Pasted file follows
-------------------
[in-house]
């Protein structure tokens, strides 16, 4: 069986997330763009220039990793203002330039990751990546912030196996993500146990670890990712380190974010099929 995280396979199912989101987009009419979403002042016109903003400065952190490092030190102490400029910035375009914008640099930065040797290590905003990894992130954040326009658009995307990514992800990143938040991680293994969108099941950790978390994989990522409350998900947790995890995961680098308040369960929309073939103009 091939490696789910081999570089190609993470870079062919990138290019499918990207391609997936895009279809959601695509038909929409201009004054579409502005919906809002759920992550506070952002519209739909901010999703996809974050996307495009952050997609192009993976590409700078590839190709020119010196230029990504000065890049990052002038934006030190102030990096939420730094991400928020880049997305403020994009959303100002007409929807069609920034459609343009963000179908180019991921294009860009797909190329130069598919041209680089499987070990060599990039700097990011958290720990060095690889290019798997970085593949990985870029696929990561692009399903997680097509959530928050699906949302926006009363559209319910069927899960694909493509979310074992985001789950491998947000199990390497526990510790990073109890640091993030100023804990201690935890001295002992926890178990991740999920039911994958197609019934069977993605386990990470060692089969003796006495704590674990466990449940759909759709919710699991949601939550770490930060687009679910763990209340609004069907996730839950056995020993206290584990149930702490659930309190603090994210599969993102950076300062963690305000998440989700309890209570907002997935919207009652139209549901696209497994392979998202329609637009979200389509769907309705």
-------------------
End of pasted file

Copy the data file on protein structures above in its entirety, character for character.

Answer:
[in-house]
């Protein structure tokens, strides 16, 4: 069986997330763009220039990793203002330039990751990546912030196996993500146990670890990712380190974010099929 995280396979199912989101987009009419979403002042016109903003400065952190490092030190102490400029910035375009914008640099930065040797290590905003990894992130954040326009658009995307990514992800990143938040991680293994969108099941950790978390994989990522409350998900947790995890995961680098308040369960929309073939103009 091939490696789910081999570089190609993470870079062919990138290019499918990207391609997936895009279809959601695509038909929409201009004054579409502005919906809002759920992550506070952002519209739909901010999703996809974050996307495009952050997609192009993976590409700078590839190709020119010196230029990504000065890049990052002038934006030190102030990096939420730094991400928020880049997305403020994009959303100002007409929807069609920034459609343009963000179908180019991921294009860009797909190329130069598919041209680089499987070990060599990039700097990011958290720990060095690889290019798997970085593949990985870029696929990561692009399903997680097509959530928050699906949302926006009363559209319910069927899960694909493509979310074992985001789950491998947000199990390497526990510790990073109890640091993030100023804990201690935890001295002992926890178990991740999920039911994958197609019934069977993605386990990470060692089969003796006495704590674990466990449940759909759709919710699991949601939550770490930060687009679910763990209340609004069907996730839950056995020993206290584990149930702490659930309190603090994210599969993102950076300062963690305000998440989700309890209570907002997935919207009652139209549901696209497994392979998202329609637009979200389509769907309705």